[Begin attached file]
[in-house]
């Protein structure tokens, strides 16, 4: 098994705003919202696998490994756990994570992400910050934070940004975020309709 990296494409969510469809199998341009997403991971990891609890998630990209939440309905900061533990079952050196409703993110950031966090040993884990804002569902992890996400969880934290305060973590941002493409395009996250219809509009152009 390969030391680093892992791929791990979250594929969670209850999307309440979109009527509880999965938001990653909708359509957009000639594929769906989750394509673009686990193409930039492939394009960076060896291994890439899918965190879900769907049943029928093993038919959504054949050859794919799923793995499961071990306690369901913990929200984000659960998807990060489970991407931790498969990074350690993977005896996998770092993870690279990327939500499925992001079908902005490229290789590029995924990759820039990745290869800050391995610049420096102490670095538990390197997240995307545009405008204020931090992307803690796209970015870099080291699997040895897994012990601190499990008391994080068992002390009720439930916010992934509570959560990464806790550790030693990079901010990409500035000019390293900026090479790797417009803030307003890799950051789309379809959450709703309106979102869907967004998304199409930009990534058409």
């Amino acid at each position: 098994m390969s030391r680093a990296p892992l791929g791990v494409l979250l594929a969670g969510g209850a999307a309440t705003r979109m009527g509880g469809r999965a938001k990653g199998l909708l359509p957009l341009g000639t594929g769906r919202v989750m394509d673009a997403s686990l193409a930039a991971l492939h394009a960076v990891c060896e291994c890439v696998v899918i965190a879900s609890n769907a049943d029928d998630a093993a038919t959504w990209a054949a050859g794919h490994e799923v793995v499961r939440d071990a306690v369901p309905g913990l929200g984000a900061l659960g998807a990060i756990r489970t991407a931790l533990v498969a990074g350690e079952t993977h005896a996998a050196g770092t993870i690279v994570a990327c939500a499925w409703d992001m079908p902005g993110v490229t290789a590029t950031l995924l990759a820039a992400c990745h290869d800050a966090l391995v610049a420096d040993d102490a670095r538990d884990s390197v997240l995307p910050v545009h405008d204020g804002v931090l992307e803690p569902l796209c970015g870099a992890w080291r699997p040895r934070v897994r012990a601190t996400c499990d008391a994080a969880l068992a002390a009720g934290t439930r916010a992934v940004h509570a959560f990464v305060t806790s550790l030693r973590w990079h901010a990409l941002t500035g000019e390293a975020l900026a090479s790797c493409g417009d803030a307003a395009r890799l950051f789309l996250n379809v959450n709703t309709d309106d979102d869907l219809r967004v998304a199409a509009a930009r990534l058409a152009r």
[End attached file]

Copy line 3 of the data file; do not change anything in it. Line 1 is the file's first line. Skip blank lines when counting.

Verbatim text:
């Amino acid at each position: 098994m390969s030391r680093a990296p892992l791929g791990v494409l979250l594929a969670g969510g209850a999307a309440t705003r979109m009527g509880g469809r999965a938001k990653g199998l909708l359509p957009l341009g000639t594929g769906r919202v989750m394509d673009a997403s686990l193409a930039a991971l492939h394009a960076v990891c060896e291994c890439v696998v899918i965190a879900s609890n769907a049943d029928d998630a093993a038919t959504w990209a054949a050859g794919h490994e799923v793995v499961r939440d071990a306690v369901p309905g913990l929200g984000a900061l659960g998807a990060i756990r489970t991407a931790l533990v498969a990074g350690e079952t993977h005896a996998a050196g770092t993870i690279v994570a990327c939500a499925w409703d992001m079908p902005g993110v490229t290789a590029t950031l995924l990759a820039a992400c990745h290869d800050a966090l391995v610049a420096d040993d102490a670095r538990d884990s390197v997240l995307p910050v545009h405008d204020g804002v931090l992307e803690p569902l796209c970015g870099a992890w080291r699997p040895r934070v897994r012990a601190t996400c499990d008391a994080a969880l068992a002390a009720g934290t439930r916010a992934v940004h509570a959560f990464v305060t806790s550790l030693r973590w990079h901010a990409l941002t500035g000019e390293a975020l900026a090479s790797c493409g417009d803030a307003a395009r890799l950051f789309l996250n379809v959450n709703t309709d309106d979102d869907l219809r967004v998304a199409a509009a930009r990534l058409a152009r």